SELLERS: I mean, the Delta variant is alive and well. I mean, I think that we have to recognize that. I don't know how many people watched the Virginia Tech North Carolina football game but as an SCC guy who is looking forward to these gamecocks playing tomorrow who will not be in the stands because of the Delta variant, you understand that this is the way of life for many people.

And you see that although Virginia Tech won the football game, America is actually losing the battle against the Delta variant. There has to become a point in time and Mark is probably going to laugh when I begin to echo Republican talking points that we have some level of individual responsibility.

I do believe that this White House would do absolutely everything it can do because I think across the board, it scores the highest in terms of American approval with the way that they combat COVID-19. No one is going to shut the economy down again. No one is going to go inside again. But what they are trying to do is make sure that people have access to vaccinations. They are also trying to make sure people wear masks. They're trying to lead by example and do the things necessary.

I think the unfortunate part about all of this is you have individuals like Joe Rogan, for example, who don't want to take an experimental vaccine but will take horse dewormer. We've made this a political football and I wish we would just recalibrate for a second and say look, you know, we have children that are dying that are filling up hospitals. Let us do our part.

The White House will lead but there comes a certain point in time where we actually have to set an example and literally save the lives of the least of us.

COATES: Mark, I'll give you the quick last word. What do you want to say?

MCKINNON; Well, I'll just say that, you know, it's a lot of it is unpredictable as you said. But the irony of a big part of this, which is COVID response, and that's something that Joe Biden ran on to get that under control, there's been a resurgence but a big reason for the resurgence has been for people not following the rules that the Biden administration is laying out there. Right?

I mean, the reason we have a COVID resurgence because people aren't getting vaccinated, they aren't wearing masks.


MCKINNON: And not doing the things they're supposed to do. So that's -- you know, it's hard for Joe Biden to take responsibility for people who won't follow these orders from health care officials.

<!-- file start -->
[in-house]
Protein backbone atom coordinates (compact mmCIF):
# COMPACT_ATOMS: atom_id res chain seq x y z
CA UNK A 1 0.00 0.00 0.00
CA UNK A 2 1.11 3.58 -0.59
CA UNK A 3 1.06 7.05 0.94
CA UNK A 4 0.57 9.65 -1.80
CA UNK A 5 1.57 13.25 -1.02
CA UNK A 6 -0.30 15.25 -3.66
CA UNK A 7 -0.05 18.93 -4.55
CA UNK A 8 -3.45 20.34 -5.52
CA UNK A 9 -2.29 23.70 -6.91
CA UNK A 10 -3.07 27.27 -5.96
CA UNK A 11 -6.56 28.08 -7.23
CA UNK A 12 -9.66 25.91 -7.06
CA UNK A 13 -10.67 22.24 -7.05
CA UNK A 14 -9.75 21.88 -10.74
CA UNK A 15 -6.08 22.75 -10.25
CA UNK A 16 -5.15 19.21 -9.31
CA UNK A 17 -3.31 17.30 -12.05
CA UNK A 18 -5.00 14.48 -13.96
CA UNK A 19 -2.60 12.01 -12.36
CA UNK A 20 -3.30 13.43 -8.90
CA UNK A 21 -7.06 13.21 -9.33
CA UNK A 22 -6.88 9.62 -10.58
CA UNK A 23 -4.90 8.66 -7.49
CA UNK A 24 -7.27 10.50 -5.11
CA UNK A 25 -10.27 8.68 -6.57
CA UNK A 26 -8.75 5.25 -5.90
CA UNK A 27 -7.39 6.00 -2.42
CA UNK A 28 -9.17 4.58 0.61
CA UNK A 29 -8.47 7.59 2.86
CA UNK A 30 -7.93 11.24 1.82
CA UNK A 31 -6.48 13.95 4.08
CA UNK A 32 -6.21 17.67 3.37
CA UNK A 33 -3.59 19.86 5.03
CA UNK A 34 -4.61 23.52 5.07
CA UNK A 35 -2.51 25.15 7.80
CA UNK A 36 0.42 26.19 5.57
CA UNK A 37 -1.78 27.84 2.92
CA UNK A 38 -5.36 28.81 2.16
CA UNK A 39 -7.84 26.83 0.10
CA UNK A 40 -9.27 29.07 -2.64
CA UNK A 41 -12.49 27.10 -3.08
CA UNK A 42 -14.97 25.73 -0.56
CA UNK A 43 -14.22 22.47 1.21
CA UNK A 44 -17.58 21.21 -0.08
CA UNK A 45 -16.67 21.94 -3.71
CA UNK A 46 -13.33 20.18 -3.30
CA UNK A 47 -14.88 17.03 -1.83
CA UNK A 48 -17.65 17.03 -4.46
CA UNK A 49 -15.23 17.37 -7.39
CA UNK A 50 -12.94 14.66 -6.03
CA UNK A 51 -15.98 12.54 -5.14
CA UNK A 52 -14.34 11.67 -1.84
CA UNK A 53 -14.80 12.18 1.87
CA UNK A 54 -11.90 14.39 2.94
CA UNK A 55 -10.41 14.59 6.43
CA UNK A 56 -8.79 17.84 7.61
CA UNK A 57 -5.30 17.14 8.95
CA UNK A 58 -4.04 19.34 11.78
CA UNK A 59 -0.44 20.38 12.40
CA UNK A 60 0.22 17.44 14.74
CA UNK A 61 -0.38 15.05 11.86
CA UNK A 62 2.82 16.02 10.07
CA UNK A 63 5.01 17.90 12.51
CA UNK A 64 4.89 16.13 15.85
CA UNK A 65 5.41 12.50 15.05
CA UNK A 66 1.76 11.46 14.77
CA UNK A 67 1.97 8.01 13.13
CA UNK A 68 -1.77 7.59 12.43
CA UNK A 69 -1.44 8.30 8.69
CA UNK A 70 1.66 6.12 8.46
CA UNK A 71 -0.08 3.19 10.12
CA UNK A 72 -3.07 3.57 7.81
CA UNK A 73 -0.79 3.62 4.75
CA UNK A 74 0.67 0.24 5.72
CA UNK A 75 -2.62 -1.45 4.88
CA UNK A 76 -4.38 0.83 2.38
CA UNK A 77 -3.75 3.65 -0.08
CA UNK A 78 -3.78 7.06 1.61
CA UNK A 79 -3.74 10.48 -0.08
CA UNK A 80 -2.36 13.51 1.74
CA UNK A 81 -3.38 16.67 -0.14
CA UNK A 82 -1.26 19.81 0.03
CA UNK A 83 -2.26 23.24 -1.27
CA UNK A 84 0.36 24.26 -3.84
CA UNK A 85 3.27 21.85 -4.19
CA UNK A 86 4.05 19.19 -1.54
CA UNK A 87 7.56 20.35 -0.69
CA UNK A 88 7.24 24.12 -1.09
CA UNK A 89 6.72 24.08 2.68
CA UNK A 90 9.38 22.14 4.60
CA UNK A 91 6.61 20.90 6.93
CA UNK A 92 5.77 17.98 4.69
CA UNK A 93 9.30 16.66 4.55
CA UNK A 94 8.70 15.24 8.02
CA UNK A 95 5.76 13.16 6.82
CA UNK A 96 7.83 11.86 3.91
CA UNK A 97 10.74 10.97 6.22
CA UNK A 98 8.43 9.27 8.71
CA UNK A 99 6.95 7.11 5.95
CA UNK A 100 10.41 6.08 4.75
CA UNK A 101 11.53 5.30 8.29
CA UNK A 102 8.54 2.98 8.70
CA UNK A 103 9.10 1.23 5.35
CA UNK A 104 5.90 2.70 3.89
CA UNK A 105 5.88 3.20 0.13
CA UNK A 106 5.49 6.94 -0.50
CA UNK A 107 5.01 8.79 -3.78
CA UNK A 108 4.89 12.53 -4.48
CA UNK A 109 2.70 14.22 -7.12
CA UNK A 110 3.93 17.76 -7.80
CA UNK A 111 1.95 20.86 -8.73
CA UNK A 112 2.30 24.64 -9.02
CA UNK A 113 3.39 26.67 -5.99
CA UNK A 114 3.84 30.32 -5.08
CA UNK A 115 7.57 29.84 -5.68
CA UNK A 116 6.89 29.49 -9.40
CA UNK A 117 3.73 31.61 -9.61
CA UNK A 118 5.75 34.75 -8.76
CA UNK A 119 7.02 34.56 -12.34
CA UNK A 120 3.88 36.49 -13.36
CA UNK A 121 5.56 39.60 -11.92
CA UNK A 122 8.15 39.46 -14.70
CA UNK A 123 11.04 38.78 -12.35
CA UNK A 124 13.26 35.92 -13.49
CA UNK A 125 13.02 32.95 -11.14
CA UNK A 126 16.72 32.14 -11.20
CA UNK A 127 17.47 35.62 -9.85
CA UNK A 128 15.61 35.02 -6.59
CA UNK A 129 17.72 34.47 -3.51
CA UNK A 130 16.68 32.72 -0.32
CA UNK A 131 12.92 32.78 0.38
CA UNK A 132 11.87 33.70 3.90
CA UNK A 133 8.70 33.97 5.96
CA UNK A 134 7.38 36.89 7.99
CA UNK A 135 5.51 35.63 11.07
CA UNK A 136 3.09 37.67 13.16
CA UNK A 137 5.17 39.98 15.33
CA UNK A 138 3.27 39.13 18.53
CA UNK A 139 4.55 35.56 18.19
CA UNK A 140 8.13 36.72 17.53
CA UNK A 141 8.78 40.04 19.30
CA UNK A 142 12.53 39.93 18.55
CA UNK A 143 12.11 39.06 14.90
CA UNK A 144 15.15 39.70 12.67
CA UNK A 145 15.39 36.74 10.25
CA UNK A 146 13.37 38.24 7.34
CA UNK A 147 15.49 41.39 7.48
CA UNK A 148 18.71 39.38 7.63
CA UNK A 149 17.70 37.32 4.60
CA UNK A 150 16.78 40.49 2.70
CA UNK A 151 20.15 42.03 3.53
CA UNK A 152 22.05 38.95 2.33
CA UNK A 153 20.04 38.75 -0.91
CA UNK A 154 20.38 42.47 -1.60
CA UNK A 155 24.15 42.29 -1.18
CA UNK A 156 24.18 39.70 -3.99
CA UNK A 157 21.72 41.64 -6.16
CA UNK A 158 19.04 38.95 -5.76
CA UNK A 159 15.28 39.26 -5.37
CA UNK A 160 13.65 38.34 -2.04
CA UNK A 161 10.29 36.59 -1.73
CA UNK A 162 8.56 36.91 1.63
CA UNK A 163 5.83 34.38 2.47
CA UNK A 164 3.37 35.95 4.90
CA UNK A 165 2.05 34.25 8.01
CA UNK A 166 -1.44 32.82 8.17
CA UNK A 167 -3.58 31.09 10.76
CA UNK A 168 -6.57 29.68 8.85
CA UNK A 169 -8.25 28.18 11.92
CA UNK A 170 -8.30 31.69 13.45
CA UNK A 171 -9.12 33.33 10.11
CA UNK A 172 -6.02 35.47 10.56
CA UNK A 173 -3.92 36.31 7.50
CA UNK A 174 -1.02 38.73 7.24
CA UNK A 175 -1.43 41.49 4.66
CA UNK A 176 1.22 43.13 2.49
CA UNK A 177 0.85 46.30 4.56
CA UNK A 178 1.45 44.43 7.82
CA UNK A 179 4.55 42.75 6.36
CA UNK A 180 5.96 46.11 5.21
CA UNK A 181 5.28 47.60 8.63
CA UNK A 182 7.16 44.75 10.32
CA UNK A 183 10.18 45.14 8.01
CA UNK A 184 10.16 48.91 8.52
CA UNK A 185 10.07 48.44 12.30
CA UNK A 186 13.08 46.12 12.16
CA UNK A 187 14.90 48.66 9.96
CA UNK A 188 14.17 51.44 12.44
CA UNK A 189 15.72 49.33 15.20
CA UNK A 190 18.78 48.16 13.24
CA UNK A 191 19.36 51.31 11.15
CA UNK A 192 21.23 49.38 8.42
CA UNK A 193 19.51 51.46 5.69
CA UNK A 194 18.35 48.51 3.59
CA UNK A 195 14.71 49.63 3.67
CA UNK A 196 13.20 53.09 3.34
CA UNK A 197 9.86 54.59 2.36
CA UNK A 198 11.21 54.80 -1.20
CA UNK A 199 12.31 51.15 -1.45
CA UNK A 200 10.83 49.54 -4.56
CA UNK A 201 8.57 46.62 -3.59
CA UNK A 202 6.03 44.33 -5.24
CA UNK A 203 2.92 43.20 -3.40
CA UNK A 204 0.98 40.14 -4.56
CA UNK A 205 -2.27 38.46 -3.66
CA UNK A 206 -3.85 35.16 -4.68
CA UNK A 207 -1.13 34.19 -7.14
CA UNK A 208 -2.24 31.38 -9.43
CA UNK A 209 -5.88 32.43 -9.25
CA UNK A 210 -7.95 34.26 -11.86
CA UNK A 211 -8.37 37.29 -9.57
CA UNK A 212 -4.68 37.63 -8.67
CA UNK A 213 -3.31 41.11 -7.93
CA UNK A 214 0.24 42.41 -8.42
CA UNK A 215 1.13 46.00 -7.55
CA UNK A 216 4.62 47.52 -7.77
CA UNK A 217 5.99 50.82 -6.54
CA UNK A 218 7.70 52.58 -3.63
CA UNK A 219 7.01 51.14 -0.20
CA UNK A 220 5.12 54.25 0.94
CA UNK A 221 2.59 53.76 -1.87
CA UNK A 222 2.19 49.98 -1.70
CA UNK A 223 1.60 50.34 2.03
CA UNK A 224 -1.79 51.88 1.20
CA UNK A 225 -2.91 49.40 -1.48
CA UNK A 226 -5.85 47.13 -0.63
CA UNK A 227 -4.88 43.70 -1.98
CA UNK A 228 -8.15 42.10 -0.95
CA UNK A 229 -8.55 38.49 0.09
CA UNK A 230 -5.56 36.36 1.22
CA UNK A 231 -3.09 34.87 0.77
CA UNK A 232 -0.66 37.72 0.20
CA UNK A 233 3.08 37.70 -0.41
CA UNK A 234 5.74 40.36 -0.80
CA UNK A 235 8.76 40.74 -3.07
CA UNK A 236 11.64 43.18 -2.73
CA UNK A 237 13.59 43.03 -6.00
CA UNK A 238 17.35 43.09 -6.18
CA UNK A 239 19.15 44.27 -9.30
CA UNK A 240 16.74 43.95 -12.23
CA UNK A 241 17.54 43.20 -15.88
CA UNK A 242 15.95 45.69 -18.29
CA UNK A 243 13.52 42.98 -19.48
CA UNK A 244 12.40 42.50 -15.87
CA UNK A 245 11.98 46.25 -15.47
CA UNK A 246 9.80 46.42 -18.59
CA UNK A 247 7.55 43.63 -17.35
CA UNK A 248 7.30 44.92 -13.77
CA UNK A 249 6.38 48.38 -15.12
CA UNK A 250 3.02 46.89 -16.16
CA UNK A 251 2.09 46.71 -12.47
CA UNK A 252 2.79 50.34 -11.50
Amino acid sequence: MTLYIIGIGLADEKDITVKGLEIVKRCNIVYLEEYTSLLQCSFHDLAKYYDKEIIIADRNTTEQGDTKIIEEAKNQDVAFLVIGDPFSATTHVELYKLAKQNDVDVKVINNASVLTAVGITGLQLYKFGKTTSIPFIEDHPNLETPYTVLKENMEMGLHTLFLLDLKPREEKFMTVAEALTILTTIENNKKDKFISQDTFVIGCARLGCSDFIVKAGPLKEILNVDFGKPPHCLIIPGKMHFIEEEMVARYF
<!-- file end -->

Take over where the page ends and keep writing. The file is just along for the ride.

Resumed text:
COATES: Well, gentlemen, you've proven it. I guess, Mel Brooks is wrong. It's not good to be the king. Thanks for being here. Nice talking to you both.

COVID next, the White House may have to scale back its plan to offer boosters as soon as a few weeks from now. What will that mean for people who haven't gotten their shots? We've got a top doctor to weigh in, next.



COATES: Confusion tonight over the Biden administration's booster plan. Sources telling CNN the White House may have to scale back the booster rollout set for this month to just the Pfizer vaccine at first. It's not clear yet if they have enough data from Moderna? So, what does this mean for the fight against COVID with now fall approaching?

Joining me now to discuss, Dr. William Schaffner. He is a professor for infectious diseases at Vanderbilt University Medical Center. Dr. Schaffner, thank you for being here.

And as you know, officials like Dr. Fauci have been clear in saying that they support three shots for Americans. So, did the White House get out ahead of the FDA on this and could confusion about this booster rollout make people all the more hesitant?

WILLIAM SCHAFFNER, PROFESSOR OF INFECTIOUS DISEASES, VANDERBILT UNIVERSITY: Well, Laura, I think there has been a little bit of confusion. The White House has sent out what you might call previews of coming attractions and they're coming pretty quickly, and we'll have to go through a normal process. The FDA has to approve them and then the CDC's advisory committee has to give us the exact recommendations and they're likely to come one vaccine at a time.